This bulletin discusses some of the options an architect might consider when a client doesn’t follow your advice or makes changes to your design without your knowledge. Suggestions include:
- Limit your liability in your Client / Architect Agreement
- Qualify your Certificates
- Be prepared to say “I don’t know enough about this…”
- Retain a specialist
- Put your concerns in writing
- Advise the Chief Building Official
- If all else fails…consider withdrawing your services
Late in 2006 Pro-Demnity sent you a bulletin dated November 2006 reporting on an Ontario Building Code Commission ruling respecting the use of an EIFS application on a Part 3 building.
One factor in the story was that an inferior EIFS application had been substituted by the Builder / Developer for the “stucco” cladding that had been shown in the documents that had been the basis for the issuance of a building permit.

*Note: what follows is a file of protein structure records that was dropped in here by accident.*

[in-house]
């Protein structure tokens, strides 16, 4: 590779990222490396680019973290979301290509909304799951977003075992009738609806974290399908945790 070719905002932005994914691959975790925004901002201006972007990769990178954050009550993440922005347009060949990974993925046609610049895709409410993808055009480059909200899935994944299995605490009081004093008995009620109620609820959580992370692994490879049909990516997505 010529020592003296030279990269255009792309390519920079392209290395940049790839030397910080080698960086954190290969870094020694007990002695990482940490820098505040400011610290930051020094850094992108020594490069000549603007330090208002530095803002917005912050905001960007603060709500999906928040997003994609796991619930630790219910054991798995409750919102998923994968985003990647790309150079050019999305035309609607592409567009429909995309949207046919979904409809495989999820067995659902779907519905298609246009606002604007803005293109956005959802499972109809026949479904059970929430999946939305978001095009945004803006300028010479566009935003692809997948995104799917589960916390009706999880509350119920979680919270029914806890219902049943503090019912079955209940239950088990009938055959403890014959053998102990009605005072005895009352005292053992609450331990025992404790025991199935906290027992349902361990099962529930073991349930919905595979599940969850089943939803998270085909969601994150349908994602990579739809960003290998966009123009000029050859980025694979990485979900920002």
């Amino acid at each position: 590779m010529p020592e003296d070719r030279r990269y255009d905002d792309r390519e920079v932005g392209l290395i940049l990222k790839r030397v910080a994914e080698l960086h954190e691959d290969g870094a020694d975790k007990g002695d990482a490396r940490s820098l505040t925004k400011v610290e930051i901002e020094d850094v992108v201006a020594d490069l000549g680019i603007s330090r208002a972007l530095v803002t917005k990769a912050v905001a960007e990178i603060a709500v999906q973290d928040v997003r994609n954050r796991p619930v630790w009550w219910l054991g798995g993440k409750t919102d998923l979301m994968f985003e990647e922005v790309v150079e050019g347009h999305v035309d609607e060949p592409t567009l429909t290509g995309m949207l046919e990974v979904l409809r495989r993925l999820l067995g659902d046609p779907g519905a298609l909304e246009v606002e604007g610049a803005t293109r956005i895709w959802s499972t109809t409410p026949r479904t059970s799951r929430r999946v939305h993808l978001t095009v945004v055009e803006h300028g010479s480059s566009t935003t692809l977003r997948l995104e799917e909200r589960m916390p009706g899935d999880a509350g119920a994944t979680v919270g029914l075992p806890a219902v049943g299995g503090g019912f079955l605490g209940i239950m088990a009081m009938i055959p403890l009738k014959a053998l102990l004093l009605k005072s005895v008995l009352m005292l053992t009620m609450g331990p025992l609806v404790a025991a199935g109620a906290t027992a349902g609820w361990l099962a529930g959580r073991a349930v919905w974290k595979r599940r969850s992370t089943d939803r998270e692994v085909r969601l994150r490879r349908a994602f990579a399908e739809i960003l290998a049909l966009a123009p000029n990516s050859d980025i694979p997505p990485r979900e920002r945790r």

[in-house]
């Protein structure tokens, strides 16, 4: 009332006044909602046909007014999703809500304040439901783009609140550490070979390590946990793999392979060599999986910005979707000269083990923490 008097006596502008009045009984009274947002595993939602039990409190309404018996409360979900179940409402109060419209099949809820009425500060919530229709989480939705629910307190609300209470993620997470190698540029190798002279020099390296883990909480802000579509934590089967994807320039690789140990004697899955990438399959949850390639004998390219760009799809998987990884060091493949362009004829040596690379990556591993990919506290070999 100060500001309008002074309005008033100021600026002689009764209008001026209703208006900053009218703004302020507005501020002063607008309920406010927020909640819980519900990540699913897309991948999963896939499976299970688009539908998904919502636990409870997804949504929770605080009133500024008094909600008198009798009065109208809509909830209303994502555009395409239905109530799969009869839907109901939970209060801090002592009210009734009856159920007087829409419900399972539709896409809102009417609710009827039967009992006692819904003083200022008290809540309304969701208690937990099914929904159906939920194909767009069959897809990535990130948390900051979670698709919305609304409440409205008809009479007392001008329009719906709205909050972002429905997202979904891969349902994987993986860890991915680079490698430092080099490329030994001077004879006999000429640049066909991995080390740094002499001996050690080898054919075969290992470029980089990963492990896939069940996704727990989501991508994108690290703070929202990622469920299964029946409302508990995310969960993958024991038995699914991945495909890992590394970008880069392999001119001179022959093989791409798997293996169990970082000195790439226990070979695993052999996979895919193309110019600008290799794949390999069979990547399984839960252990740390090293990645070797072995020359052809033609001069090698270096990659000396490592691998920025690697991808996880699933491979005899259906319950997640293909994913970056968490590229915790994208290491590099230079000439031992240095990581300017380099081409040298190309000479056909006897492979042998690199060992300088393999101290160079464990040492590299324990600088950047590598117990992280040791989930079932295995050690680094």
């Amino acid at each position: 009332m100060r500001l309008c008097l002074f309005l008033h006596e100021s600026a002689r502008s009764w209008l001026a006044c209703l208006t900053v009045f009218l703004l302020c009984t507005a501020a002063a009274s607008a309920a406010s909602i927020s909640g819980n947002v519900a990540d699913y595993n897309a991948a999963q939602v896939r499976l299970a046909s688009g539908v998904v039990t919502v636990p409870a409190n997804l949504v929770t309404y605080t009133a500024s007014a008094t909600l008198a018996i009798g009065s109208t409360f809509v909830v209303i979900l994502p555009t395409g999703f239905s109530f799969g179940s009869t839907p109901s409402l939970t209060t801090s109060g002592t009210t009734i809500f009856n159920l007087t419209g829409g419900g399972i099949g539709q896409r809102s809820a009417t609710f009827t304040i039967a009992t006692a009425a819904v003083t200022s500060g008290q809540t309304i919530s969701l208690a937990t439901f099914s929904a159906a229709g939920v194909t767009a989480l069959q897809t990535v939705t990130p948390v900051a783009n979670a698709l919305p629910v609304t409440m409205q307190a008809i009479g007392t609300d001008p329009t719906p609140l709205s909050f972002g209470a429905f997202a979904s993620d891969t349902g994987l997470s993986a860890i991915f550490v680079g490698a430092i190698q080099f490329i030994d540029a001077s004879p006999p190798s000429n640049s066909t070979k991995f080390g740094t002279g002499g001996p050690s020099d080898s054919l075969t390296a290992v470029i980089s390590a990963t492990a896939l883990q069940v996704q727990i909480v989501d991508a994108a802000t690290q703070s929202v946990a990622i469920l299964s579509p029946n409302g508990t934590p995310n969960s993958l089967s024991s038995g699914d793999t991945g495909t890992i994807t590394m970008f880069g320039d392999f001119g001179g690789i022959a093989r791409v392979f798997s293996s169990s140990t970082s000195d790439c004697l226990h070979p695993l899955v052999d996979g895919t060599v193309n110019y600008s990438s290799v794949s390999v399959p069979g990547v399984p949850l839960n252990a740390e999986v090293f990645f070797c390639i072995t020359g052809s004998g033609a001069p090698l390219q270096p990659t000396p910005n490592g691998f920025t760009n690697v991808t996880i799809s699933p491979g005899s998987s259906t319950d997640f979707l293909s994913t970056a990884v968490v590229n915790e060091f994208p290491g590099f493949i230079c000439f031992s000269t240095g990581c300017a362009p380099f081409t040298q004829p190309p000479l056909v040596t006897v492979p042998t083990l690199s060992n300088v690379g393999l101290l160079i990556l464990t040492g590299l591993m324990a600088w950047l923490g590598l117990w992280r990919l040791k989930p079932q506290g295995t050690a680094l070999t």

The bulletin prompted a number of enquiries from architects asking how they could protect themselves when a client chooses to make a substitution over the architect’s objections or without informing the architect. We in turn referred the question to one of the lawyers regularly retained by Pro-Demnity.
Although the examples included in this Bulletin were occasioned by the substitution of an EIFS cladding for another, the principles would apply to any change from your design that you disagree with or cannot recommend
You owe a duty of care to warn your client…
You will owe a “duty of care” to your client to warn them of your concerns or your lack of satisfactory experience with the product or application. Failure to warn exposes you to liability when the “new” alternative product or system fails to perform satisfactorily.